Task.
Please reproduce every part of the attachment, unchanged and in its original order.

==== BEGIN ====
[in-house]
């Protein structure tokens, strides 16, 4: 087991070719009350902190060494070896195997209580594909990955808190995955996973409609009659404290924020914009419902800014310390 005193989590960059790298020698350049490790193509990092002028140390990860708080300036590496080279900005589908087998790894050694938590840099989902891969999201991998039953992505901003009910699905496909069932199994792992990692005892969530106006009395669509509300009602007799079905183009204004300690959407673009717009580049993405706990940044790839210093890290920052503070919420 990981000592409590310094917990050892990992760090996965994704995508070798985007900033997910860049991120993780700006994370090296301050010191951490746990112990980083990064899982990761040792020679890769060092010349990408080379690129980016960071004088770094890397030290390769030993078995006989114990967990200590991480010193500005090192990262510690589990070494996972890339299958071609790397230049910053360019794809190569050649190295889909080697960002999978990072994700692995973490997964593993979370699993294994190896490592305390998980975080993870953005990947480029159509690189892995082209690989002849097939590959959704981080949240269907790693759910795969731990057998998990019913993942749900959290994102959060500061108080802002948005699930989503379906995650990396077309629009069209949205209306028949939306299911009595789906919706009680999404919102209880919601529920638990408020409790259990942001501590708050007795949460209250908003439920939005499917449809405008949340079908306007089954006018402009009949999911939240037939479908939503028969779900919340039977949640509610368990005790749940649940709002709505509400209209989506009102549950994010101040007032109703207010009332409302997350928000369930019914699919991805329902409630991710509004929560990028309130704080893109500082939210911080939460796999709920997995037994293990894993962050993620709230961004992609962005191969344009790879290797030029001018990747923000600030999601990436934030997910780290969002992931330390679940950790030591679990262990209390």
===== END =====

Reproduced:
[in-house]
């Protein structure tokens, strides 16, 4: 087991070719009350902190060494070896195997209580594909990955808190995955996973409609009659404290924020914009419902800014310390 005193989590960059790298020698350049490790193509990092002028140390990860708080300036590496080279900005589908087998790894050694938590840099989902891969999201991998039953992505901003009910699905496909069932199994792992990692005892969530106006009395669509509300009602007799079905183009204004300690959407673009717009580049993405706990940044790839210093890290920052503070919420 990981000592409590310094917990050892990992760090996965994704995508070798985007900033997910860049991120993780700006994370090296301050010191951490746990112990980083990064899982990761040792020679890769060092010349990408080379690129980016960071004088770094890397030290390769030993078995006989114990967990200590991480010193500005090192990262510690589990070494996972890339299958071609790397230049910053360019794809190569050649190295889909080697960002999978990072994700692995973490997964593993979370699993294994190896490592305390998980975080993870953005990947480029159509690189892995082209690989002849097939590959959704981080949240269907790693759910795969731990057998998990019913993942749900959290994102959060500061108080802002948005699930989503379906995650990396077309629009069209949205209306028949939306299911009595789906919706009680999404919102209880919601529920638990408020409790259990942001501590708050007795949460209250908003439920939005499917449809405008949340079908306007089954006018402009009949999911939240037939479908939503028969779900919340039977949640509610368990005790749940649940709002709505509400209209989506009102549950994010101040007032109703207010009332409302997350928000369930019914699919991805329902409630991710509004929560990028309130704080893109500082939210911080939460796999709920997995037994293990894993962050993620709230961004992609962005191969344009790879290797030029001018990747923000600030999601990436934030997910780290969002992931330390679940950790030591679990262990209390």